As a professor at one of America’s top public universities, I’m surrounded by students who represent the “millennial generation.” Born between 1982 and 2003 and also referred to as generation Y, millennials (75.3MM) surpassed baby boomers (74.9MM) in 2015 as the largest generational cohort in American history. Even though millennials’ attitudes, values and behaviors have been studied extensively, I am frequently surprised by the pejorative intention both employers and educators ascribe to the moniker “millennial.”
In their book Millennials Rising: The Next Great Generation (Strauss and Howe, 2000), the authors describe millennials as “Idealists-in-the-making…powerfully shaped by parental reaction to the perceived laxness of the Sixties and Seventies. Put another way, the rise of cultural and political conservatives in the U.S. was the most formative context of their upbringing.” Moreover, Strauss and Howe identified seven distinguishing traits of the millennial generation: (1) special; (2) sheltered; (3) confident; (4) team-oriented; (5) achieving; (6) pressured; and (7) conventional.
We’ve probably all seen a comedic parody on millennials from the baby boomer point of view that exaggerates one or several of these distinguishing traits. One of the most viewed of these, “How To Train Your Millennial,” spoofs four of the most commonly reported workforce needs of millennials to keep them from quitting: praise, flexibility, achievement and work-life balance. Like all good humor, there’s an element of truth to these parodies, but by and large in real life and especially in my teaching experience, supplicating millennials with a thin veneer of praise, flexibility, etc., to appease does not inspire the potential greatness within them. And they want to be great. If we want to help these ambitious, confident, optimistic idealists truly become great, than educators and employers should strive to create an educational adaptation that balances content with real-world context.
I’ve discovered four successful and practical strategies for balancing content with real-world context:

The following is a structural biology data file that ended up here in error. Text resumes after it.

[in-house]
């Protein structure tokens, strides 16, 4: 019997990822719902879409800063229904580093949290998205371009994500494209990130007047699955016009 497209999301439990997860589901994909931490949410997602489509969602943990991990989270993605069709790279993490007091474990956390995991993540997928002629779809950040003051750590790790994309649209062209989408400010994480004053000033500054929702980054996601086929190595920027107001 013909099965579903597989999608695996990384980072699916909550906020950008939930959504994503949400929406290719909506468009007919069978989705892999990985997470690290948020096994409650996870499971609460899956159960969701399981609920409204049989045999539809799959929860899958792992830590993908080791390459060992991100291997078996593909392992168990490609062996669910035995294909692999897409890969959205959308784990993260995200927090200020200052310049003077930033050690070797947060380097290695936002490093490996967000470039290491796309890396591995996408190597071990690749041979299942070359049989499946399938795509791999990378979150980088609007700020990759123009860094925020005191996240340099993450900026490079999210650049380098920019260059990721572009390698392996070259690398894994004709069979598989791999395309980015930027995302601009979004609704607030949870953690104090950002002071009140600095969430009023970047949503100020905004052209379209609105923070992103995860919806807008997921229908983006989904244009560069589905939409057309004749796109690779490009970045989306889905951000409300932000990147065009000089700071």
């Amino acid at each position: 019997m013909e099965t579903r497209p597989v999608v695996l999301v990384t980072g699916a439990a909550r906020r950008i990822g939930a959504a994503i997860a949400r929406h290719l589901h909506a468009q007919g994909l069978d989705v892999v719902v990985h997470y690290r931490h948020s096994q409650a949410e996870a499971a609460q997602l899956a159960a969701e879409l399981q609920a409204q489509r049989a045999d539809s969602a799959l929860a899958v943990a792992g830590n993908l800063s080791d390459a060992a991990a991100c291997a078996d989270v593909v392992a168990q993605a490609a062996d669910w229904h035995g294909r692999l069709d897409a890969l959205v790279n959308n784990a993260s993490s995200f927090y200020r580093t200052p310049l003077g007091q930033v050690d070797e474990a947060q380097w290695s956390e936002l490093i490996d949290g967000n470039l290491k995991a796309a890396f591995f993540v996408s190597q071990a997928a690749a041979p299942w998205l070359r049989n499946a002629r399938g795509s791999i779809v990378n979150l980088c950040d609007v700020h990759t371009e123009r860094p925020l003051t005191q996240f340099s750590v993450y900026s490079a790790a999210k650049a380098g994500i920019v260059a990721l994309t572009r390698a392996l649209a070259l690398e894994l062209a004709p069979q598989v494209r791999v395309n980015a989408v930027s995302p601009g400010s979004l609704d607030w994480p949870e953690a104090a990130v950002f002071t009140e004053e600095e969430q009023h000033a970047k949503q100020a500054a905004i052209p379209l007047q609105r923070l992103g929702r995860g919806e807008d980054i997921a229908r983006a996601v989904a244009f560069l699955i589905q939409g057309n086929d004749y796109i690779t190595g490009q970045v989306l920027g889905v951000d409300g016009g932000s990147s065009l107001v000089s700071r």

1. Overestimate the need for clarity and transparency
In 1985, the average length of an undergraduate syllabus for an upper-level marketing course was six pages; in 2012 it was 19. You may imagine that with this level of course detail and specificity that millennial students have order and clarity, but surprisingly one of the most often cited topics in student course evaluations is lack of clarity. Even in my own courses, where the syllabus is 24 pages long, detailed guidelines of course assignments are posted in advance AND I encourage students to query both me and my TA via both online and in-class, I still receive a few comments every semester about the lack of clarity on course evaluations. Two of the millennial distinguishing characteristics—achieving and sheltered—exacerbate the need for clarity.
Although it would be easy to dismiss the obsessive need for clarity as a weakness, it’s important to remember that the objective-driven, end-of-course multiple choice learning environments of nearly all high schools in the U.S. have trained millennials that a perfectly predictable, highly structured course is necessary to achieve a successful grade. When millennial students were asked what constituted “perfect clarity” in providing case assignments, which is a common application-oriented learning tool used in marketing courses at the university level, answers ranged from “give me a checklist” to “give me short-answer questions” to “give me a multiple-choice quiz on the material.” Our own education system has created millennials who not only experience extreme discomfort whenever they encounter ambiguity, but also believe that objective-driven structure is the only way to learn and be tested. The travesty is that while millennials may be able to eschew ambiguity in college, many will be unable to avoid it in entry-level marketing, communications and business positions.